CBJ - May 2010 #03. Elders are targeted for fraud and financial abuse, say panelists.

Author:By Diane Curtis
 
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California Bar Journal

2010.

CBJ - May 2010 #03.

Elders are targeted for fraud and financial abuse, say panelists

The California LawyerMay 2010Elders are targeted for fraud and financial abuse, say panelistsBy Diane CurtisStaff WriterSee related articles:

* Elder Abuse - a silent crime

* How elders can avoid scams

It's a scenario heard frequently by elder abuse experts. The son (or daughter) who has been given power of attorney starts cutting back on his mother's expenditures even though she has enough money to continue living as she had been. He decides where she lives and who she sees. He sells some of her favorite possessions. And as her on-hand cash declines, his swells. At the same time, new codicils to her will reduce the amount she had originally left to others and increase the amount for him.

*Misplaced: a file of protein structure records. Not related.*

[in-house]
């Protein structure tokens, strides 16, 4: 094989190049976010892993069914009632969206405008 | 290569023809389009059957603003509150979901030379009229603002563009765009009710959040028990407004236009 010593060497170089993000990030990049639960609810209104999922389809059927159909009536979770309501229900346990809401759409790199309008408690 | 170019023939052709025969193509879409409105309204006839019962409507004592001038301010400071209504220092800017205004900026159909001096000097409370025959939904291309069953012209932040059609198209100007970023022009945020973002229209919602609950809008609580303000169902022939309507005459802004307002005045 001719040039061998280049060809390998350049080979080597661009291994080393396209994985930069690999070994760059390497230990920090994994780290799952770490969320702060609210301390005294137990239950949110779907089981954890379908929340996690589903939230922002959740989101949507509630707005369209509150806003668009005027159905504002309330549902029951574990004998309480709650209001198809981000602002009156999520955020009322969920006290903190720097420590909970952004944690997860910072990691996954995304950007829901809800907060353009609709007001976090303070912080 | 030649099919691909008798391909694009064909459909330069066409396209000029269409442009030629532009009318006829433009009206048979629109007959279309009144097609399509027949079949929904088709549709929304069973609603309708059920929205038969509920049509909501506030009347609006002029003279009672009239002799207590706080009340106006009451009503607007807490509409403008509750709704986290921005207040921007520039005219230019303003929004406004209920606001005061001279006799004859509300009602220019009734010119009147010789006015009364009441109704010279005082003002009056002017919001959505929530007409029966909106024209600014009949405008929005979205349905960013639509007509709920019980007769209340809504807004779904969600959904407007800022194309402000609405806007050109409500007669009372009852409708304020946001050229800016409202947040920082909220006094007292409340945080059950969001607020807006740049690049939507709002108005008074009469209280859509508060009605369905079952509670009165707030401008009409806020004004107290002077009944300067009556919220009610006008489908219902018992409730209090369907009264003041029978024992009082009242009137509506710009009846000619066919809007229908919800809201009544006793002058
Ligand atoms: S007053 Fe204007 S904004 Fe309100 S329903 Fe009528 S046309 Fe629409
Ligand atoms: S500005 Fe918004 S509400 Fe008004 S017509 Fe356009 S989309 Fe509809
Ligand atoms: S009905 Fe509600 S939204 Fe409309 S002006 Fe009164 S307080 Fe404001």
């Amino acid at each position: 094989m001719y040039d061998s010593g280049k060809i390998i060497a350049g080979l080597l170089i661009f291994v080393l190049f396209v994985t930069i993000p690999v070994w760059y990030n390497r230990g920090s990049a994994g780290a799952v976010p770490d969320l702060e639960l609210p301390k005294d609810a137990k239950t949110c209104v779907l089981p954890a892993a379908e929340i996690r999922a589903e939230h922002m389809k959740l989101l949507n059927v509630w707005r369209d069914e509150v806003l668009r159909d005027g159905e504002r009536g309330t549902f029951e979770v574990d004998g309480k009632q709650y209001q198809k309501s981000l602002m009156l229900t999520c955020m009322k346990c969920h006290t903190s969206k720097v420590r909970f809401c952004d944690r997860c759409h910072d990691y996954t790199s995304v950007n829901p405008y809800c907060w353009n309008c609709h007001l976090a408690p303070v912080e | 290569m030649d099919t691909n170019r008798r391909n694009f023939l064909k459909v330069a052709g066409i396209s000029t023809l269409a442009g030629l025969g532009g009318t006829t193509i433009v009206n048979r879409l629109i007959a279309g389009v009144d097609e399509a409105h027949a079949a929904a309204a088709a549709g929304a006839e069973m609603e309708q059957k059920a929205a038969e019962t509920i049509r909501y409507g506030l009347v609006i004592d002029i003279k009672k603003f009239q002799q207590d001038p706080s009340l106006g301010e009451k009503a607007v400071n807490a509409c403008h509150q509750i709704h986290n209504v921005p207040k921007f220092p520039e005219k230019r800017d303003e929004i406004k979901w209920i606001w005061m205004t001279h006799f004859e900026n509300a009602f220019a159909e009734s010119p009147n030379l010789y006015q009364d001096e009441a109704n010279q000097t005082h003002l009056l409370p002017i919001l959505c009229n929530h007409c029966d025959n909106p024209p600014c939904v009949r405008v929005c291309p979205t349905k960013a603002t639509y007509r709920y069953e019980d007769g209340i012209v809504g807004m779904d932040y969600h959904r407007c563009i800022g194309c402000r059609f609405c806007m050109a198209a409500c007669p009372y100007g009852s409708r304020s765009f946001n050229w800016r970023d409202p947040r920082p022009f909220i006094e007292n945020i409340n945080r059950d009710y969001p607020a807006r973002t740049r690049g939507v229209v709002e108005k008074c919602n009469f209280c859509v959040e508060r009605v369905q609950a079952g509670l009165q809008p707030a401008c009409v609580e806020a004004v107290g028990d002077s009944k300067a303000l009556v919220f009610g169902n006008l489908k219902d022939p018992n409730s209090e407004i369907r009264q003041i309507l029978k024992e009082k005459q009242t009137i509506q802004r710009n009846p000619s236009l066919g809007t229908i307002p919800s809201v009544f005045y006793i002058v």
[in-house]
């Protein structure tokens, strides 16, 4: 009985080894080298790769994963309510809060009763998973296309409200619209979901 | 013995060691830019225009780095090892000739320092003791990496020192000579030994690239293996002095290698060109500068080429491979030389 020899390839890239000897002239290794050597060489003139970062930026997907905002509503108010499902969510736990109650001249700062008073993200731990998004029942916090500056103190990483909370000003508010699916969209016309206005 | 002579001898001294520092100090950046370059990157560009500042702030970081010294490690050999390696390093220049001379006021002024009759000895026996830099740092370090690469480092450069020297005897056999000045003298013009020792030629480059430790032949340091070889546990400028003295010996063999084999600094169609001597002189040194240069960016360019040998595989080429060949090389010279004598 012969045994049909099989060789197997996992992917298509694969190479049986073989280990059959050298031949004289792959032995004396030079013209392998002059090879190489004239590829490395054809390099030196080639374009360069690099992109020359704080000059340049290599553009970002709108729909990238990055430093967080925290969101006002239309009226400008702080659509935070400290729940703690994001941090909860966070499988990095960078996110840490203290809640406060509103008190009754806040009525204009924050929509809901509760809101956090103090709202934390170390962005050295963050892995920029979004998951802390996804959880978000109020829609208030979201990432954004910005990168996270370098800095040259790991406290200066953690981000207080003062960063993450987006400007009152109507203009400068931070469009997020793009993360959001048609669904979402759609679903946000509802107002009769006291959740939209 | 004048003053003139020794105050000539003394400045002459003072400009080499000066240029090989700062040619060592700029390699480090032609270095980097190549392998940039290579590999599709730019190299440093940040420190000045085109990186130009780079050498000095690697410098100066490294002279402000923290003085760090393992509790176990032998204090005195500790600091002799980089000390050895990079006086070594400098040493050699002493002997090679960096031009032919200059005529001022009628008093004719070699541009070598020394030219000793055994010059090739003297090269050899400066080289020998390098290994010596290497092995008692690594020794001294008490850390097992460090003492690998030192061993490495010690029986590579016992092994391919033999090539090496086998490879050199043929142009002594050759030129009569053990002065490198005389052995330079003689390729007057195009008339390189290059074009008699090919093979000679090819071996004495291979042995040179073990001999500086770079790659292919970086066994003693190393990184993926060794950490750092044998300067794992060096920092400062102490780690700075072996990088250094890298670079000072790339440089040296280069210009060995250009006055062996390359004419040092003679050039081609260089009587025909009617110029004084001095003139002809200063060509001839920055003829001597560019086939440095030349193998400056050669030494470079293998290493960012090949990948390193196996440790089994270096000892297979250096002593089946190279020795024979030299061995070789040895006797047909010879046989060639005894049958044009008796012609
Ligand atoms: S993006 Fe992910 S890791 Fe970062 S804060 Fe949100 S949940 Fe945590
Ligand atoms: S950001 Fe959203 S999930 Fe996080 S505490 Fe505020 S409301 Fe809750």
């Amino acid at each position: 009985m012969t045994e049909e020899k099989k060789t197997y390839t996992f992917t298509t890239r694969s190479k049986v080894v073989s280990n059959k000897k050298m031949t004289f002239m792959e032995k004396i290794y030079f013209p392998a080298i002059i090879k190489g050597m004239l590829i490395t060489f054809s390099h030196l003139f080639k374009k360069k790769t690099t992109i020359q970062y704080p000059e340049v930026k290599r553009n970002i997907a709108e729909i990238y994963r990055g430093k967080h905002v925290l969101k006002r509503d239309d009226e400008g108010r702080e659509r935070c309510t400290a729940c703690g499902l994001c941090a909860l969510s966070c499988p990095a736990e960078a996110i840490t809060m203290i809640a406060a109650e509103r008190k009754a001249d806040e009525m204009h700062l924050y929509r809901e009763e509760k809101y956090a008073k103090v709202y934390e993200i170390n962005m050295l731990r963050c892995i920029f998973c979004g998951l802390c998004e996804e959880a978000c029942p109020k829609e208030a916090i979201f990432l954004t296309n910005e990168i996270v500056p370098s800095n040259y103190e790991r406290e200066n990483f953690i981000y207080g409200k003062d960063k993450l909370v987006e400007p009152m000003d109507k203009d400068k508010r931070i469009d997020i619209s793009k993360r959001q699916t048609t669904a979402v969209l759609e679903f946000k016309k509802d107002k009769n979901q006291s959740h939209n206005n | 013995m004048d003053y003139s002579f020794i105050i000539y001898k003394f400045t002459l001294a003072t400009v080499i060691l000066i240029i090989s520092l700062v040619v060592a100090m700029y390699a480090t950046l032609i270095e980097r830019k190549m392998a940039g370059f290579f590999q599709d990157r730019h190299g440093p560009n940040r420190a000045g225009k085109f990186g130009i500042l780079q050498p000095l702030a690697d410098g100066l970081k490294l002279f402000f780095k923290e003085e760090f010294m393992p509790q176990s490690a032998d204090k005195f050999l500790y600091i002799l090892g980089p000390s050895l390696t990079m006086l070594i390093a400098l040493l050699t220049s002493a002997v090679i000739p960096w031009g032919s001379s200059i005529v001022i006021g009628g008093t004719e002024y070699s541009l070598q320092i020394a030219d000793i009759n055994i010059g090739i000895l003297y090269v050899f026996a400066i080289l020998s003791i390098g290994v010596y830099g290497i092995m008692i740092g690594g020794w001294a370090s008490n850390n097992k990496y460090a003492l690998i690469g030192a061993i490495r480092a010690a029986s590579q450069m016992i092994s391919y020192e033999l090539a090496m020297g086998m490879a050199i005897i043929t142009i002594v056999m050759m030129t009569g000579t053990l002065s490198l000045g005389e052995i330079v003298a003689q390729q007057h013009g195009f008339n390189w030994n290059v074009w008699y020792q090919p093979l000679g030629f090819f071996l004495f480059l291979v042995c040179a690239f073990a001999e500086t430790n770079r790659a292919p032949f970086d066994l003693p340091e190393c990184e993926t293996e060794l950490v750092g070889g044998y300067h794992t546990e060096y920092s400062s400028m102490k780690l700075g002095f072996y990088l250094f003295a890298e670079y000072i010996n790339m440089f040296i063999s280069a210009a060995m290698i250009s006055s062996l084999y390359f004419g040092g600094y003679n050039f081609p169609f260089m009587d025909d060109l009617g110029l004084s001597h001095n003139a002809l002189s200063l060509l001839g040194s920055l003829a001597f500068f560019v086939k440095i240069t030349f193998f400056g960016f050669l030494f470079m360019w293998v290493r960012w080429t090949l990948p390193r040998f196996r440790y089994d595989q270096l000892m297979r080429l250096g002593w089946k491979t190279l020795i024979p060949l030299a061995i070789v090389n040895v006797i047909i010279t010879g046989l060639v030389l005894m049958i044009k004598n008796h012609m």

Although familiar to prosecutors, Adult Protective Services officials and others involved with seniors, such cases illustrating the rising crime of financial elder abuse rarely make front-page headlines around the world. One recent case was different because the centenarian mother was socialite Brooke Astor, the grande dame New York philanthropist said to be worth almost $200 million and whose friends included such international movers and shakers as Barbara Walters, Henry Kissinger, the Oscar de la Rentas and David Rockefeller.

Unintentionally, says her grandson Philip Marshall, Brooke Astor's greatest legacy may be as someone who raised awareness of elder abuse. Last October, when he was 85 years old, Astor's son (and Philip's father), Anthony Marshall, was convicted on 14 of 16 charges that included grand larceny, criminal possession of stolen property, forgery, scheming to defraud, falsifying business records, offering a false instrument for filing and conspiracy. He was sentenced to one to three years in prison, and the case is on appeal.

Astor died in 2007 at age 105. She had been diagnosed with Alzheimer's in 2000, and in 2002 Philip Marshall, a professor of architectural preservation in Rhode Island, became concerned that his father might be taking advantage of Astor's frail, confused state. The first hint was the missing $10 million painting, "Flags, Fifth Avenue" by artist Childe Hassam, which Astor had initially promised to the Metropolitan Museum of Art. Anthony Marshall sold the painting, reportedly with...

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